November 14, 2020
A dog's breed does not determine aggression, risk, or bite severity!
Recent dog bite incident data confirms that dog bite-related fatalities (DBRFs) and serious dog bite-related incidents are not a breed-specific issue; furthermore, the data also confirms that breed-specific legislation (BSL) is not only ineffective, but also entirely obsolete given the number of breeds involved in fatal attacks.
In fact, since only 2016, at least 47 different breeds and mixed breeds have been involved in fatal dog attacks (listed in Table 1 below) in the U.S. including: Akita, Boxer, Doberman Pinscher, German Shepherd, Great Dane, Husky, Labrador Retriever, Mastiff, Pitbull-Type, Rottweiler, and many others; moreover, the number of incidents associated with each breed is more closely related to each breed's population size and its risk rate than to any "inherent risk" in a specific breed or dog type.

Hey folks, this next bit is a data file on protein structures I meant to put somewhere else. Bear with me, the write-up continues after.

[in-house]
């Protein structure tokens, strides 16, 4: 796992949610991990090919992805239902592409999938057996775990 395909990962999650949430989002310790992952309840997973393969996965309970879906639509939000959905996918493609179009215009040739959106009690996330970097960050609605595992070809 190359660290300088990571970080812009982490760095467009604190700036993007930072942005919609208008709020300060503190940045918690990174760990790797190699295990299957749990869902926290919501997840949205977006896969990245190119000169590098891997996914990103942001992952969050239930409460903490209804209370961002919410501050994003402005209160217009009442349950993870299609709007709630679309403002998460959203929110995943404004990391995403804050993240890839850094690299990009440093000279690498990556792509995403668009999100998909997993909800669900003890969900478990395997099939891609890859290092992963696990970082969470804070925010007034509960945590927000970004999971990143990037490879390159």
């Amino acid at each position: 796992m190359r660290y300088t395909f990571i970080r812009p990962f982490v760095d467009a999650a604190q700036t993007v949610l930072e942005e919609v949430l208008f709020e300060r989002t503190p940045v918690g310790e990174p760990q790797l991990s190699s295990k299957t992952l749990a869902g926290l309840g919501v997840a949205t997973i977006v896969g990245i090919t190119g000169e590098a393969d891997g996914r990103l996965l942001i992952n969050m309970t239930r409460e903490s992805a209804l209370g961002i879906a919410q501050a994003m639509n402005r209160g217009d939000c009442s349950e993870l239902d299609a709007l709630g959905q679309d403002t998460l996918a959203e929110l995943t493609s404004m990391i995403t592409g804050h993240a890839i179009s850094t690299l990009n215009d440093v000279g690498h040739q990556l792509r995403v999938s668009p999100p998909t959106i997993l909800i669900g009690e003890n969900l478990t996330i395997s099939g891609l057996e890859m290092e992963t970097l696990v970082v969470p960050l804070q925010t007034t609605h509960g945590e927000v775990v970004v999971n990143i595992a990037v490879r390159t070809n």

While every serious dog bite-related incident is tragic, the number and variety of breeds implicated in fatal dog attacks is clear evidence that these incidents are not a breed-specific issue while also validating the importance of comprehensive breed-neutral regulations for public safety.
Additionally, the data validates what multiple peer-reviewed studies have concluded such as breed does not determine risk and that breed-specific dog bans (BSL) are ineffective because serious dog bite-related incidents involve many different breeds and mixes.